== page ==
The Florida legislature previously set a statewide goal to recycle 75% of its municipal waste by 2020. By 2013, Broward County was at 60% — largely because the state counts incineration as recycling.
"We were on our way to achieving the 75% recycling rate," Furr said. "That just blew everything out of the water for the last seven years, everyone doing their own thing."
Those changes, coupled with a crash in the global recycling market, tanked Broward County's recycling progress. In October 2018, the county retained a team led by Arcadis Design & Consultancy to study its waste issues.
The consultant found that, as of October 2018, the county's recycling rate had dropped to 34%.
In the meantime, Broward County's recycling situation became murkier amid corporate consolidation. Waste Management acquired Southern Waste Systems, a partner of Sun Bergeron, in 2016 — thus gaining control of recycling streams for the 17 cities who signed up for Sun Bergeron's services. Waste Management has since signaled it would raise processing rates from $50 per ton to as much as $105 per ton.
Bergeron Environmental, the other half-owner of Sun Bergeron, is now fighting Waste Management and its subsidiaries in a contentious lawsuit.
For some elected officials, the best way to clean up this complex mess would be to return to collaboration and revive the RRB. However, they don't want to repeat past mistakes. The MOU directs the county and participating cities to explore the possibility of creating a tax district to help raise revenue for waste management.
"That would allow us to build a recycling center that would complement the burner that's still there and other forms of recycling," said Furr.
While the MOU also notes the potential for a public-private partnership, Furr noted it's important for the county to retain ownership of its facilities this time instead of handing them off to profit-driven businesses. Past complications with the county's incinerators provided a hard lesson.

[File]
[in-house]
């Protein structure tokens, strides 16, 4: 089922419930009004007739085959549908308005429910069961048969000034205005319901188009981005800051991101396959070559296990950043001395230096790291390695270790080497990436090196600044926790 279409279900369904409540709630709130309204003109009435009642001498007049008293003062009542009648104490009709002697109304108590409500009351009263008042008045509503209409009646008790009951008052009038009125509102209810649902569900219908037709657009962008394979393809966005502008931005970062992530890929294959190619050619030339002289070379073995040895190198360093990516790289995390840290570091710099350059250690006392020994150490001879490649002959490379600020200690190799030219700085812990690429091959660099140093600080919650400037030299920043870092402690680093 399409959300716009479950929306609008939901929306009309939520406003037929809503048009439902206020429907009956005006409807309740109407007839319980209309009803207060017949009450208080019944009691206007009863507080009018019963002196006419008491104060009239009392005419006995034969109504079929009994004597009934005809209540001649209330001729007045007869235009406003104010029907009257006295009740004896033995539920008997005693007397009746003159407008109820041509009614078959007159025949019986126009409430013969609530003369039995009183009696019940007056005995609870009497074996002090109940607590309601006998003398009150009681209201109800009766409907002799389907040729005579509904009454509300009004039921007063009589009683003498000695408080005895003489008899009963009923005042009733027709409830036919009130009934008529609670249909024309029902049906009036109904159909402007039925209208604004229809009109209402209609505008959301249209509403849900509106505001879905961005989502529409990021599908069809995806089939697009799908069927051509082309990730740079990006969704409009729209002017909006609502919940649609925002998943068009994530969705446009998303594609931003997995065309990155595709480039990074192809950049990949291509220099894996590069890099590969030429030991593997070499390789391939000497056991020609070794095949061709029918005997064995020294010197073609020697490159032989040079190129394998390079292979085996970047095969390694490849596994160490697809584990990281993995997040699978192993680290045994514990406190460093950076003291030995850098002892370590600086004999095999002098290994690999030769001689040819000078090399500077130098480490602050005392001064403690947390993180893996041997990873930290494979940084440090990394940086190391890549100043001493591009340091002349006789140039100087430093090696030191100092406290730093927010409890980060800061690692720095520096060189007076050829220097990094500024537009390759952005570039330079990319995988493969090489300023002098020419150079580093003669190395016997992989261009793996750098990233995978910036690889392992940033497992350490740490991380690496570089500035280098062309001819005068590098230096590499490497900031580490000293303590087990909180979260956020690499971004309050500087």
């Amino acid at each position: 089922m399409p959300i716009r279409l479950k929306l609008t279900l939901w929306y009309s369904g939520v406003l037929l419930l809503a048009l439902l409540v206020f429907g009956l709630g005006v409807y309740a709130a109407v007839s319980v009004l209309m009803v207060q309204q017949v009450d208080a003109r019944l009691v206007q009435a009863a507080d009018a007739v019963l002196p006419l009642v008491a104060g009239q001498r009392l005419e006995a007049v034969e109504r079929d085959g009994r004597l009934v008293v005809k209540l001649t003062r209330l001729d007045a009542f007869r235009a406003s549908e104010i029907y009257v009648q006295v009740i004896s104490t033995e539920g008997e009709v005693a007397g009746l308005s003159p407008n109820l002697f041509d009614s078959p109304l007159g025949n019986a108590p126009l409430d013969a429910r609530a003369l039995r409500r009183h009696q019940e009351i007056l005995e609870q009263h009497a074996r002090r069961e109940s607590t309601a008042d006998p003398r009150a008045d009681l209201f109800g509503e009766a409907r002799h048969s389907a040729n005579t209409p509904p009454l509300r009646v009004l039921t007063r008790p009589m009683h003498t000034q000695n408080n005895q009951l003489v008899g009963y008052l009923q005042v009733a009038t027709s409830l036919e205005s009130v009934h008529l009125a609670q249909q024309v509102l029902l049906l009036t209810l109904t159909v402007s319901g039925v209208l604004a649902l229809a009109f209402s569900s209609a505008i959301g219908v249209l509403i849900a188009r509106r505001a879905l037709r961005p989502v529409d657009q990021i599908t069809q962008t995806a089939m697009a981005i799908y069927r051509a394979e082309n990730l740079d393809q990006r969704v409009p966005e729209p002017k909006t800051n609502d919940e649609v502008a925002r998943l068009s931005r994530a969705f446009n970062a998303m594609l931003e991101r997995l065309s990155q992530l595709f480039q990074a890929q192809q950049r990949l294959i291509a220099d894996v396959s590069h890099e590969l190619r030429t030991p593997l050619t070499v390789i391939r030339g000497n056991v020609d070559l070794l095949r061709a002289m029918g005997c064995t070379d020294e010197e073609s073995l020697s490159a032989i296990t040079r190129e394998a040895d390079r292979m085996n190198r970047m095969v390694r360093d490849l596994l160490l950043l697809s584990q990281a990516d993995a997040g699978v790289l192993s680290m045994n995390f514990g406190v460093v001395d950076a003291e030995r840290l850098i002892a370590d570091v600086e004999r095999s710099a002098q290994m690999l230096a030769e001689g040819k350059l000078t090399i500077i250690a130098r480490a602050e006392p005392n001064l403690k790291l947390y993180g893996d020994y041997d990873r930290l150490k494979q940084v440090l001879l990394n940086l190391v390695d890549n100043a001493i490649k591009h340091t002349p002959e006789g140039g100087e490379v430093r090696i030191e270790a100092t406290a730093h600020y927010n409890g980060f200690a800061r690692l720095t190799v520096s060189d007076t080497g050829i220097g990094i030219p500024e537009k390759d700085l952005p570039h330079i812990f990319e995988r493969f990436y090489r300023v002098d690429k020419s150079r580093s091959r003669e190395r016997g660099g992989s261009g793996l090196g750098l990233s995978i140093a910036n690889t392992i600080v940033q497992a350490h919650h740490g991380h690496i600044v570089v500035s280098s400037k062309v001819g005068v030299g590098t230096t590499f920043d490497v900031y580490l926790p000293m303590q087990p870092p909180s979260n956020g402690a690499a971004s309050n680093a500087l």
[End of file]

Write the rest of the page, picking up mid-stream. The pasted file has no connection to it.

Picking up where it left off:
"Because we didn't own the burners, we didn’t have any say-so in whether (Waste Management) could dismantle them or not — even though the cities had essentially paid for those through tipping fees," Furr said. "We will now own them collectively."
First, the county commission needs to convince enough municipalities to form the district. Fort Lauderdale, the largest city in Broward, did not respond to requests for comment. Mayor Josh Levy of Hollywood, the second-largest city in the county, remains circumspect.
"The concept for a new publicly owned recycling center is in its infancy and will still need to demonstrate its efficacy," Levy wrote in an email. "Meantime though, there is consensus that the limitations of the private sector compel us to continue studying if we could or should build a collective center that all of Broward's jurisdictions could rely on for years to come."
While the city of Miramar was the first to abandon the RRB by contracting with Sun Bergeron, Mayor Messam said he plans to present a resolution to the city commission and ask for their support in exploring the formation of a new district.
"As we continue to monitor the progress the county's and municipalities' effort to establish an authority, which will be either independent or dependent, it is our goal that Broward doesn't become a landfill county," he said.